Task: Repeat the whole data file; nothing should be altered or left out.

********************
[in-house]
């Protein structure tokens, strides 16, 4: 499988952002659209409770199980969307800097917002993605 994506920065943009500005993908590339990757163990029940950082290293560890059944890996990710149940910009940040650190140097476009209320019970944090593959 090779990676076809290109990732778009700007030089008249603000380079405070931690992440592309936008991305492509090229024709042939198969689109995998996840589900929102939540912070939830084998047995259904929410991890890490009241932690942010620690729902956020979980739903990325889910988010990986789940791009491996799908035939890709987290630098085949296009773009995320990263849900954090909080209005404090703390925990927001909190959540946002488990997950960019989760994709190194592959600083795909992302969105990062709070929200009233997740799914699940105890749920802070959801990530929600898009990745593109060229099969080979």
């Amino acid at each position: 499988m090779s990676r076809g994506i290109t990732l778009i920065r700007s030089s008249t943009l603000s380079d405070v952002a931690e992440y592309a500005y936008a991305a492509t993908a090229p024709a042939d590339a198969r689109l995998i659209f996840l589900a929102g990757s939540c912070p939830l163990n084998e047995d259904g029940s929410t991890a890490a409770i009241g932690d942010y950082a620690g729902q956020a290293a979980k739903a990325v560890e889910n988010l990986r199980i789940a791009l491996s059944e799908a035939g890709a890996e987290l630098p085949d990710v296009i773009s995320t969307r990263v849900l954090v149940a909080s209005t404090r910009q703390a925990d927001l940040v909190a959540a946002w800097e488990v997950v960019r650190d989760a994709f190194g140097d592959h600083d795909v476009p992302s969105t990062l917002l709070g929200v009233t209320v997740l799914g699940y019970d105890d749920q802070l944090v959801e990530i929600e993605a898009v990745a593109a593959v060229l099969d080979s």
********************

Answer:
[in-house]
């Protein structure tokens, strides 16, 4: 499988952002659209409770199980969307800097917002993605 994506920065943009500005993908590339990757163990029940950082290293560890059944890996990710149940910009940040650190140097476009209320019970944090593959 090779990676076809290109990732778009700007030089008249603000380079405070931690992440592309936008991305492509090229024709042939198969689109995998996840589900929102939540912070939830084998047995259904929410991890890490009241932690942010620690729902956020979980739903990325889910988010990986789940791009491996799908035939890709987290630098085949296009773009995320990263849900954090909080209005404090703390925990927001909190959540946002488990997950960019989760994709190194592959600083795909992302969105990062709070929200009233997740799914699940105890749920802070959801990530929600898009990745593109060229099969080979």
């Amino acid at each position: 499988m090779s990676r076809g994506i290109t990732l778009i920065r700007s030089s008249t943009l603000s380079d405070v952002a931690e992440y592309a500005y936008a991305a492509t993908a090229p024709a042939d590339a198969r689109l995998i659209f996840l589900a929102g990757s939540c912070p939830l163990n084998e047995d259904g029940s929410t991890a890490a409770i009241g932690d942010y950082a620690g729902q956020a290293a979980k739903a990325v560890e889910n988010l990986r199980i789940a791009l491996s059944e799908a035939g890709a890996e987290l630098p085949d990710v296009i773009s995320t969307r990263v849900l954090v149940a909080s209005t404090r910009q703390a925990d927001l940040v909190a959540a946002w800097e488990v997950v960019r650190d989760a994709f190194g140097d592959h600083d795909v476009p992302s969105t990062l917002l709070g929200v009233t209320v997740l799914g699940y019970d105890d749920q802070l944090v959801e990530i929600e993605a898009v990745a593109a593959v060229l099969d080979s």